Microsoft Corporation (NASDAQ:MSFT) will soon name a new Chief executive officer, but Ford Motor Company (NYSE:F) chief Alan Mulally declined to go to the Software leader, says a report from Reuters.

After Mullaly turning down all the speculations of him leaving Ford and joining Microsoft are put to rest, but once again rumour mills are in full swing over different probable names. Back in December, Qualcomm Inc’s (NASDAQ:QCOM) Steve Mollenkopf also backed off from the race.

Mulally would stay with Ford for at least a year

Last month, Microsoft Corporation (NASDAQ:MSFT) made the statement that it is working towards appointing a new CEO as a successor of Steve Ballmer. Mr. Ballmer announced retirement last year in August. According to various sources, choices are limited for Microsoft, and some of the candidates are outsiders like former Nokia CEO Stephen Elop, and insiders Satya Nadella and Tony Bates.

Mulally said in a statement that he would continue serving Ford for at least a year. Mullaly said that he gave his statement to make it clear that he has no plans to leave Ford, as of now. On being asked whether investors would be relieved from the announcement made by Mullaly he said that they should not worry about him leaving.

“Out of respect for the process and the potential candidates, we don’t comment on individual names,” a Microsoft spokesman said.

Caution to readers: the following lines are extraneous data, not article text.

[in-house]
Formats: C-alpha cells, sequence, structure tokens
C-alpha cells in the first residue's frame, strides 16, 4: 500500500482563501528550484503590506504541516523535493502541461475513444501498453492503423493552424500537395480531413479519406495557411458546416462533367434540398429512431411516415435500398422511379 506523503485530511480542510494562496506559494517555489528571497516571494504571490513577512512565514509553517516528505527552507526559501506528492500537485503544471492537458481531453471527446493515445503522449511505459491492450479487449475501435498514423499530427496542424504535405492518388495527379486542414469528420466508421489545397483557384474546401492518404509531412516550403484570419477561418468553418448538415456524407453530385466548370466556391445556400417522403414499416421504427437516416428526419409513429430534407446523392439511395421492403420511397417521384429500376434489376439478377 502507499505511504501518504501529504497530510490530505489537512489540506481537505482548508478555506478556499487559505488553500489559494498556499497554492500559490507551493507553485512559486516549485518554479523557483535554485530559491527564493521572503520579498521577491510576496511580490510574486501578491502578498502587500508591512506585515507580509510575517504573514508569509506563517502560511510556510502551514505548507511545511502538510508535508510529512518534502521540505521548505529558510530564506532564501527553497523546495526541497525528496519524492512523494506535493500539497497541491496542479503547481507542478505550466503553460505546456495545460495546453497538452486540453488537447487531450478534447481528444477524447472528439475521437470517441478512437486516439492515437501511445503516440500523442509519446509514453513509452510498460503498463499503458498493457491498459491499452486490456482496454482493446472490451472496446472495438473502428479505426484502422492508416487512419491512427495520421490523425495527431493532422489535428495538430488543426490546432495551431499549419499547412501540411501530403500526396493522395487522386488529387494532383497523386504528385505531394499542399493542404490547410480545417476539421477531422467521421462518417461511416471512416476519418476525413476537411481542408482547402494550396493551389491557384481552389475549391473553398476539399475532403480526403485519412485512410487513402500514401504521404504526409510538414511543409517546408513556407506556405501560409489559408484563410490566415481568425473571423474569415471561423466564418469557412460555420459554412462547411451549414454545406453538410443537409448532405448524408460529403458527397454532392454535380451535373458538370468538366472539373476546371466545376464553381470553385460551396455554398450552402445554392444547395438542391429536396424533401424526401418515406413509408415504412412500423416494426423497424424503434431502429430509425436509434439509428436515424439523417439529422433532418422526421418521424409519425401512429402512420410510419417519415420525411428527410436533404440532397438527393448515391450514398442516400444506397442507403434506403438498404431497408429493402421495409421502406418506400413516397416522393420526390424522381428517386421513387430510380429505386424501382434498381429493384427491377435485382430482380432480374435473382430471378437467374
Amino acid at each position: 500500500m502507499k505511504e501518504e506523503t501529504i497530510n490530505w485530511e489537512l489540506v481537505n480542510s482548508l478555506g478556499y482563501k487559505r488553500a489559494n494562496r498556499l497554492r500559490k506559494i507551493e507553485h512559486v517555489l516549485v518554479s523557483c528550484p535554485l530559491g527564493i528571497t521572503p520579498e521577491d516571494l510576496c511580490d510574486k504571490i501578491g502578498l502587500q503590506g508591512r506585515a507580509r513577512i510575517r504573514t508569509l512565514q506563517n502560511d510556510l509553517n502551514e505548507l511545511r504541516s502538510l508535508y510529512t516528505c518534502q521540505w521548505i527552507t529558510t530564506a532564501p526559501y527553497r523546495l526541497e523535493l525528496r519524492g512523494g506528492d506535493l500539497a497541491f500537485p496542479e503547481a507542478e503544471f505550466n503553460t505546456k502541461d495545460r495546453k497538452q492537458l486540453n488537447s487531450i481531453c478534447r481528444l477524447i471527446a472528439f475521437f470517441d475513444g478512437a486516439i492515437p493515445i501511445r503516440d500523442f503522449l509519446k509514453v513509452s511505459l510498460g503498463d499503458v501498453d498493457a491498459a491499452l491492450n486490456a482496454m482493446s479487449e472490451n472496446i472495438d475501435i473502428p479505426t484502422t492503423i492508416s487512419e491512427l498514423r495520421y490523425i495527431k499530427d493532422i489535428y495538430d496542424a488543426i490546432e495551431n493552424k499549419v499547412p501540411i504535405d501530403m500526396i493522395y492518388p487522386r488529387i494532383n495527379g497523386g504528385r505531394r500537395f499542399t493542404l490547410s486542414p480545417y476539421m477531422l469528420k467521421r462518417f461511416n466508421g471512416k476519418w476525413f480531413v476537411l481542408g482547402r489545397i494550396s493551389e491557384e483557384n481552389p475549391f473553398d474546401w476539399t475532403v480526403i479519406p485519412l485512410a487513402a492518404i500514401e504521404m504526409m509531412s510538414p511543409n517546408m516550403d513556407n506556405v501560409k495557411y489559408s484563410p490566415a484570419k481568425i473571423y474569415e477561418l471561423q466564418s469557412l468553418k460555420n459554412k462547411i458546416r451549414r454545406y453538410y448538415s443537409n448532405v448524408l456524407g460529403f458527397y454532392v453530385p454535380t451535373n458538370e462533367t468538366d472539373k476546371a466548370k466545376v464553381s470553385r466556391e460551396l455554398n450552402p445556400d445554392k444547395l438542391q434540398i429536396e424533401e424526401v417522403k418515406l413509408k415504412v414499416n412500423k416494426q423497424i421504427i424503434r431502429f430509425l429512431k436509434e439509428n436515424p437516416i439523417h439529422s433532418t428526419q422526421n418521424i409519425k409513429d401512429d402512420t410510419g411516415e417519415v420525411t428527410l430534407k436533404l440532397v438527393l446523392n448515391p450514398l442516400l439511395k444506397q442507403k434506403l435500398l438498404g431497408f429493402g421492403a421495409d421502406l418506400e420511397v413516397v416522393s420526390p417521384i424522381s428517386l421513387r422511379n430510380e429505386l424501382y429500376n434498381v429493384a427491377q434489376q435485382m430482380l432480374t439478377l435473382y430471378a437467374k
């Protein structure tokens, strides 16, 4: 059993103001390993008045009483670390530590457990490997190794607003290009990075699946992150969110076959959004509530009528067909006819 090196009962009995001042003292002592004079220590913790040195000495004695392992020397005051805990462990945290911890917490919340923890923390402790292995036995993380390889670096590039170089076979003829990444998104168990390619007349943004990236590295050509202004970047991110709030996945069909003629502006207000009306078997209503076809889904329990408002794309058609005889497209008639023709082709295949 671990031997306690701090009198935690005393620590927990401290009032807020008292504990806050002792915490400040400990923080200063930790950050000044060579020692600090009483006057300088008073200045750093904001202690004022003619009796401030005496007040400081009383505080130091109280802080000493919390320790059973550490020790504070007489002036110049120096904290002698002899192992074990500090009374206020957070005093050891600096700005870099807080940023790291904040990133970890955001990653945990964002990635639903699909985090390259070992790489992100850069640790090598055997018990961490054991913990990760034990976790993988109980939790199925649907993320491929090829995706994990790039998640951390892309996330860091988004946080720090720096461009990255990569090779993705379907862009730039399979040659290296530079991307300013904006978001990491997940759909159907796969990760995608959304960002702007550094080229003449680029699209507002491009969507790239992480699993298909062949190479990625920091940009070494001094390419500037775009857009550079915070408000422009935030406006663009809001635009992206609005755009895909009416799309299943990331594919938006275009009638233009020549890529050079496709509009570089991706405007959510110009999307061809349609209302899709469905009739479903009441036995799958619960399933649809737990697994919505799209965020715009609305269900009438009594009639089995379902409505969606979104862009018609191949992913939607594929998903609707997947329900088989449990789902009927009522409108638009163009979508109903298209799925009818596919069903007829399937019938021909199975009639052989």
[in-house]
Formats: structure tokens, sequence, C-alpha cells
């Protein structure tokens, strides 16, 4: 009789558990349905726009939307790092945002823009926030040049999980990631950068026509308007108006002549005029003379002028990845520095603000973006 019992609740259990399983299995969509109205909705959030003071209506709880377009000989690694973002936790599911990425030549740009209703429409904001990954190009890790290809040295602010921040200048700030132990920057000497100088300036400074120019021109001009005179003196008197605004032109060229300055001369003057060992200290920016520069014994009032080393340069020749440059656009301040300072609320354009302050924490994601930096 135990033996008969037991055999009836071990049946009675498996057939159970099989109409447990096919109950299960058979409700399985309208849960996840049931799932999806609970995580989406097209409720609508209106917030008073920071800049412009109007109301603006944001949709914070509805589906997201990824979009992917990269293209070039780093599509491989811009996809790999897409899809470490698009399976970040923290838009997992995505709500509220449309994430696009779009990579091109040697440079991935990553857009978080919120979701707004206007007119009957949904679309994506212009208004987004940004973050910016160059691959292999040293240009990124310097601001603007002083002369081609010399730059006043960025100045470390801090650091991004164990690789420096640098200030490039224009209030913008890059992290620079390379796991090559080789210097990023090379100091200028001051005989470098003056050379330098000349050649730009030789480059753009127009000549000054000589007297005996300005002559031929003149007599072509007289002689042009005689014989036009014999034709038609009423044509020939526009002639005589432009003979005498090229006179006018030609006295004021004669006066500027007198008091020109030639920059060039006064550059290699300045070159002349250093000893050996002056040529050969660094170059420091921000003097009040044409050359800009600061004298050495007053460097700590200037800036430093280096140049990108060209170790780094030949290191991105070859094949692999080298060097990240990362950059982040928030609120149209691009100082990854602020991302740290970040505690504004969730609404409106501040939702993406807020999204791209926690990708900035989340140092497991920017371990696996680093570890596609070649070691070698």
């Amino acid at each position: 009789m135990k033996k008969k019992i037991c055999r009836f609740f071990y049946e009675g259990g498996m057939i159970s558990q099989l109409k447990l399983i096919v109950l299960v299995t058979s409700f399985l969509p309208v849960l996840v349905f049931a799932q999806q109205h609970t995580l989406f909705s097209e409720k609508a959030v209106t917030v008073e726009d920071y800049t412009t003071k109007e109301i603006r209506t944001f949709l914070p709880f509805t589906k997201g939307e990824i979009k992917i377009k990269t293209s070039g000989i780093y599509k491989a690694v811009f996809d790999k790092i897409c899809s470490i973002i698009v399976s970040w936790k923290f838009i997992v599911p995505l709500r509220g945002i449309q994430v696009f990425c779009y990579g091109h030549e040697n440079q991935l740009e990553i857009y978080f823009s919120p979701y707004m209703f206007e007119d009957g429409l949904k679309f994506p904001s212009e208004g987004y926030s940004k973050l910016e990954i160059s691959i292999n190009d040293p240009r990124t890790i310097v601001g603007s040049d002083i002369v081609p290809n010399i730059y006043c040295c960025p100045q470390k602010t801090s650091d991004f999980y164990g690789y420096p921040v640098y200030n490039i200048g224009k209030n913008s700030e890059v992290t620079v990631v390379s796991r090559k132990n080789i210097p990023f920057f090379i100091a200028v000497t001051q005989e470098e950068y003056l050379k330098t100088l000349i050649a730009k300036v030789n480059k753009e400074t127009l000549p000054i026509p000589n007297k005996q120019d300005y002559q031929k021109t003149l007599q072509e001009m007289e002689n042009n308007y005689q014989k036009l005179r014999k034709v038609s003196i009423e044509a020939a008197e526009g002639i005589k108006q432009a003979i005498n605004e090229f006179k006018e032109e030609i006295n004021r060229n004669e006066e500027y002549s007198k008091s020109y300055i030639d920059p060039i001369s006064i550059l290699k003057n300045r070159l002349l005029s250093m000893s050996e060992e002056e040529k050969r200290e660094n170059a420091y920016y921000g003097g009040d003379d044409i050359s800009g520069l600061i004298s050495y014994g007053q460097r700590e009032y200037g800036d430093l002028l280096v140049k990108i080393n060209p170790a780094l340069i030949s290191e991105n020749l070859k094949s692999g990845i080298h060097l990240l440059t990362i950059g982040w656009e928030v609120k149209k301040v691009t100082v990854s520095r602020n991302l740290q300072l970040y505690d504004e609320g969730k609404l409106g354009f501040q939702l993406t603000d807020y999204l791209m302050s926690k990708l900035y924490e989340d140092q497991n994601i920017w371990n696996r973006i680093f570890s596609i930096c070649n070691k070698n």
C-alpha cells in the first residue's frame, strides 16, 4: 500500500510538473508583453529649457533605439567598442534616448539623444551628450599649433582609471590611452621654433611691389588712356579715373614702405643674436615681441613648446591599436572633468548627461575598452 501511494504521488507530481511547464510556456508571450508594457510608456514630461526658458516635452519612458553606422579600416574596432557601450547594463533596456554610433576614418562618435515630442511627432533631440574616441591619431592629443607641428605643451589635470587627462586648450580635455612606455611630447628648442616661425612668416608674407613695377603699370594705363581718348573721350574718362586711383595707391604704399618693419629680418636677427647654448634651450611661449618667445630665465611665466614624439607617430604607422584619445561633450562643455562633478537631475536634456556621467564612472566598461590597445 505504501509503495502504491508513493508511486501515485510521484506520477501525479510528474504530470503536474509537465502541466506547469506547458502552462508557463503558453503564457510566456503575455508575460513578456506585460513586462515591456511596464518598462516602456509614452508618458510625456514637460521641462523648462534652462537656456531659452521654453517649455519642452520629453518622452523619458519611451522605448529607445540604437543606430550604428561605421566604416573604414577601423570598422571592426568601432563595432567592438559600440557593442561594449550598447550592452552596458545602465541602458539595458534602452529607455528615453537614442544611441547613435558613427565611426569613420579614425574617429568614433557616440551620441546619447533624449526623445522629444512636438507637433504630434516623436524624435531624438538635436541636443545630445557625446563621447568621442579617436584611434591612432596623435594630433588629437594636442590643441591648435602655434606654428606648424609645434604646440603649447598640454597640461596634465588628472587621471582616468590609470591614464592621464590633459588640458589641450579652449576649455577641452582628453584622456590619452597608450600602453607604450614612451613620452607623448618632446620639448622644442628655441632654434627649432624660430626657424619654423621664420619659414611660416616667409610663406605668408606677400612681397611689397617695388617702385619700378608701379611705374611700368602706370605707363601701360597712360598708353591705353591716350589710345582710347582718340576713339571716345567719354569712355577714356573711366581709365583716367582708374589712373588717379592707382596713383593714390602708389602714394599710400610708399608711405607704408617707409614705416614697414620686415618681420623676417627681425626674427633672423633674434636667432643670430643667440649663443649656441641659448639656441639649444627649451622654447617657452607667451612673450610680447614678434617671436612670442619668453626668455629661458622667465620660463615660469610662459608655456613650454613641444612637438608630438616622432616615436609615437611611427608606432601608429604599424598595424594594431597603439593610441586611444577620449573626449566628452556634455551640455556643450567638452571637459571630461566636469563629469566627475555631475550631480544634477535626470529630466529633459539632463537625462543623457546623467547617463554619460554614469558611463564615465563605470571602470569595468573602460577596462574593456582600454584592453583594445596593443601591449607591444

Jay Cooney, Ford spokesperson confirmed the comments made by the Mullaly. Shares of the company surged 1.3% in extended trade. Mullaly has been backed by many significant investors to succeed Ballmer, however, according to a source there was a divide between the consensuses over Mulally’s candidacy as they were concerned with the leadership style.

Apt decision by Mullaly

The speculation that Mullaly would join Microsoft Corporation (NASDAQ:MSFT) did not settle very well with the board of the automobile manufacturer because it snatched the lime light away from Ford Motor Company (NYSE:F) related news like the launch of new Mustang, according to sources familiar with the news.

Karl Brauer, a senior analyst for Kelley Blue Book said that Mullaly took a much needed step following the development in General Motors last month where Mary Barra was appointed as the new CEO replacing CEO Dan Akerson and Fiat last week announced a deal buying all remaining shares of Chrysler.

“We see the other players in the space settling down for an important year,” Brauer says. “If Mulally hadn’t done it, they would have continued (with) misdirection and questions about who is running Ford.”